Cattle kill approaches pre-drought range

19 November 2015

Last week eastern states cattle slaughter, as reported by MLA, was just below 144,000 head, back 5% week-on-week and 18% below the same week last year.

The last two and a half years have seen the highest Australian cattle slaughter since the 1970s beef crash. However, as cattle supplies become increasingly tight and plants reduce shifts, drop kill days or close down for the year, cattle slaughter is fast approaching levels recorded before the onset of drought. As illustrated in the figure below, last week’s slaughter was just 6,000 head above the pre-drought five-year average (2008-2012).



The reduced kill was the result of a 15% week-on-week fall in Queensland cattle slaughter, with just 65,493 head processed across the state.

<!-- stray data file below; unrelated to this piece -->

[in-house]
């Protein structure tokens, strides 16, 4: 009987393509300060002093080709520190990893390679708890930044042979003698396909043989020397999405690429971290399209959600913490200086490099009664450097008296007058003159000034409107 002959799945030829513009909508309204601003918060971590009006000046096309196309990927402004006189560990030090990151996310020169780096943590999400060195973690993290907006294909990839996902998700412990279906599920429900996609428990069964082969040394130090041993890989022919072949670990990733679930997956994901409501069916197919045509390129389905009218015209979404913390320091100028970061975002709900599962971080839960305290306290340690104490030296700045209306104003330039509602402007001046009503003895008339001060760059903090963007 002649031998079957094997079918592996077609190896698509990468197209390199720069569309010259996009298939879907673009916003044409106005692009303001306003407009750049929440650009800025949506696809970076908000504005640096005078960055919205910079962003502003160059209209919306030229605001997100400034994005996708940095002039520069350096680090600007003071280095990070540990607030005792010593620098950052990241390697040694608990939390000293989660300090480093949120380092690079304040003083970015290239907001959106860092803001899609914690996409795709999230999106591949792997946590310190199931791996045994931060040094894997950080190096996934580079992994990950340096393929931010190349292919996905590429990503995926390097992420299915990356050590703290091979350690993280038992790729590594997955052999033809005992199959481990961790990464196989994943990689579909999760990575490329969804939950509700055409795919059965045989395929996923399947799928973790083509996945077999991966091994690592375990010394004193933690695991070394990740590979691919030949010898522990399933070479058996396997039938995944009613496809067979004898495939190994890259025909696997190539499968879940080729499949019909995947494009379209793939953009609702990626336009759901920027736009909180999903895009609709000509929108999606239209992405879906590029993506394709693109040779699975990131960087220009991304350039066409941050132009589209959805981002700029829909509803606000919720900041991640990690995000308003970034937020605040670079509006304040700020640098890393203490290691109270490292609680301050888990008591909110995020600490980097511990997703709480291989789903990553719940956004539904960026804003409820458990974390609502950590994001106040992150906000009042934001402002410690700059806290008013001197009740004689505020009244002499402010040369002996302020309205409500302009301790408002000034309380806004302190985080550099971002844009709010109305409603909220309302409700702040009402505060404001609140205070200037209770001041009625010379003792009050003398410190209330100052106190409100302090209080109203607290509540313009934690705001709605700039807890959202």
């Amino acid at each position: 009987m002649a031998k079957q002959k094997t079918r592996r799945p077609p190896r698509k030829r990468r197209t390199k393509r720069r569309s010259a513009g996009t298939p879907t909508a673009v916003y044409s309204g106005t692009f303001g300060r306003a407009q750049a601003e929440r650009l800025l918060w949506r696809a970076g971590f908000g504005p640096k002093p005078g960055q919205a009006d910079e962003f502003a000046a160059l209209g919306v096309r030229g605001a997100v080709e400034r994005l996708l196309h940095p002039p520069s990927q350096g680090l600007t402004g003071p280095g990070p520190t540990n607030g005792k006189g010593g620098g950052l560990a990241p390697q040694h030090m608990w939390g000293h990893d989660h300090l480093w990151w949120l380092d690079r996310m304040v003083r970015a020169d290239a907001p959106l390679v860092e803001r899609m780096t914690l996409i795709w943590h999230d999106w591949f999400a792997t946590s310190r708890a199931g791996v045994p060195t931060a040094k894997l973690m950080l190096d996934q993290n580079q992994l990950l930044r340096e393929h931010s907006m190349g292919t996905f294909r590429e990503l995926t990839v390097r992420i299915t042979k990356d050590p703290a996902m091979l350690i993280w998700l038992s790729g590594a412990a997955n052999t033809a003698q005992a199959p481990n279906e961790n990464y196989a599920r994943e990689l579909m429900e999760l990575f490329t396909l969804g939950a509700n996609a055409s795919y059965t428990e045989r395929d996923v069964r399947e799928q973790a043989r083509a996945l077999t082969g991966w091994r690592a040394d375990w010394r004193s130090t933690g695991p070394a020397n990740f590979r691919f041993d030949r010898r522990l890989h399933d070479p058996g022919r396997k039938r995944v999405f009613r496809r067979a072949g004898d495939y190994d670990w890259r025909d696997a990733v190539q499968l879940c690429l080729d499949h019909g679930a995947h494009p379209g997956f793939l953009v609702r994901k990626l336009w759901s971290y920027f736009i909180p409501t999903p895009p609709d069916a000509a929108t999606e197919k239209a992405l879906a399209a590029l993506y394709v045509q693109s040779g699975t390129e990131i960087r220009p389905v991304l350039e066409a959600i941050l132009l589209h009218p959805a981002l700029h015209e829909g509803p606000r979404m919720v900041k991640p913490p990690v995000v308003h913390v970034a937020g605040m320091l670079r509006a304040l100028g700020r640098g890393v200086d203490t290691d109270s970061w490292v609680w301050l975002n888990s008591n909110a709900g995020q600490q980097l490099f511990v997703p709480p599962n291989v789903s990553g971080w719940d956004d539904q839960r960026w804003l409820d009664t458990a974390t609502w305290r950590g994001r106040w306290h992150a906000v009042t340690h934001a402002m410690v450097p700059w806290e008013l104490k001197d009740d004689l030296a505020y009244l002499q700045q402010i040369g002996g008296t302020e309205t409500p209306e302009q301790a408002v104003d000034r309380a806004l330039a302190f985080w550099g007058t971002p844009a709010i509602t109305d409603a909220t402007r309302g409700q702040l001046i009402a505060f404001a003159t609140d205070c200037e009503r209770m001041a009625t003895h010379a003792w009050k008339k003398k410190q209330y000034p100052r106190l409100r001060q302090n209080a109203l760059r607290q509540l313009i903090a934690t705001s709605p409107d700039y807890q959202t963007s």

In contrast:

  • NSW increased 7% week-on-week, to 34,953 head
  • Victoria increased 7%, 28,938 head
  • SA declined 1%, to 9,511 head
  • Tasmania was up 23%, at 4,938 head

Contracting northern cattle supplies partly explains the spread between prices throughout the eastern states. At the close of Wednesday’s markets, Eastern Young Cattle Indicator (EYCI) eligible cattle in Queensland averaged 607¢/kg cwt, while lines in NSW and Victoria averaged 596¢/kg cwt and 551¢/kg cwt, respectively.

The spread amongst the eastern states between direct-to-works quotes is narrower than the store market, particularly amongst grass-fed trade steers and heifers, with Queensland processors opting to reduce kills rather than lifting grids. The cow market is, perhaps, the exception to this trend, with the Queensland over-the-hook medium cow indicator now tracking 35¢/kg above NSW and 55¢/kg cwt above Victoria.

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